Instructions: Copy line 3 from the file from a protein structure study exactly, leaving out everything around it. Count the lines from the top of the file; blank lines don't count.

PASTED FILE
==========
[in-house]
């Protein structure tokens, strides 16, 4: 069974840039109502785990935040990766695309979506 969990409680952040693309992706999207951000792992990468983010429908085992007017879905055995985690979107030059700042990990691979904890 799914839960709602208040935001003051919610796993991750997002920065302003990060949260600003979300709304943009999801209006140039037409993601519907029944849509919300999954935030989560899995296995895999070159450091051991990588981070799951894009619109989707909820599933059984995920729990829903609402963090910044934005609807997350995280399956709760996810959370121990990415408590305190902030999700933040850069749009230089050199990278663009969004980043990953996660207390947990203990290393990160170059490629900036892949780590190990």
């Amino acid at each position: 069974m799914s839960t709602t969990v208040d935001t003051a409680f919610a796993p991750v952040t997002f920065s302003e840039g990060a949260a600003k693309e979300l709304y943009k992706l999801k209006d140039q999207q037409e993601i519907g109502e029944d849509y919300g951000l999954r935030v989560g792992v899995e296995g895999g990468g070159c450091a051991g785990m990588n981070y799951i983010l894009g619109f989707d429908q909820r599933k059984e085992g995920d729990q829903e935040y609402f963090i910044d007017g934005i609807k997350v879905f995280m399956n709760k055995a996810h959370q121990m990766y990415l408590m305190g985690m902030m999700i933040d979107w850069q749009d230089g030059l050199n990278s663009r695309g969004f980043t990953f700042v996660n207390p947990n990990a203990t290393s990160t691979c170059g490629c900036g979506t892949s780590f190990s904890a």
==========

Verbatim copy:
């Amino acid at each position: 069974m799914s839960t709602t969990v208040d935001t003051a409680f919610a796993p991750v952040t997002f920065s302003e840039g990060a949260a600003k693309e979300l709304y943009k992706l999801k209006d140039q999207q037409e993601i519907g109502e029944d849509y919300g951000l999954r935030v989560g792992v899995e296995g895999g990468g070159c450091a051991g785990m990588n981070y799951i983010l894009g619109f989707d429908q909820r599933k059984e085992g995920d729990q829903e935040y609402f963090i910044d007017g934005i609807k997350v879905f995280m399956n709760k055995a996810h959370q121990m990766y990415l408590m305190g985690m902030m999700i933040d979107w850069q749009d230089g030059l050199n990278s663009r695309g969004f980043t990953f700042v996660n207390p947990n990990a203990t290393s990160t691979c170059g490629c900036g979506t892949s780590f190990s904890a």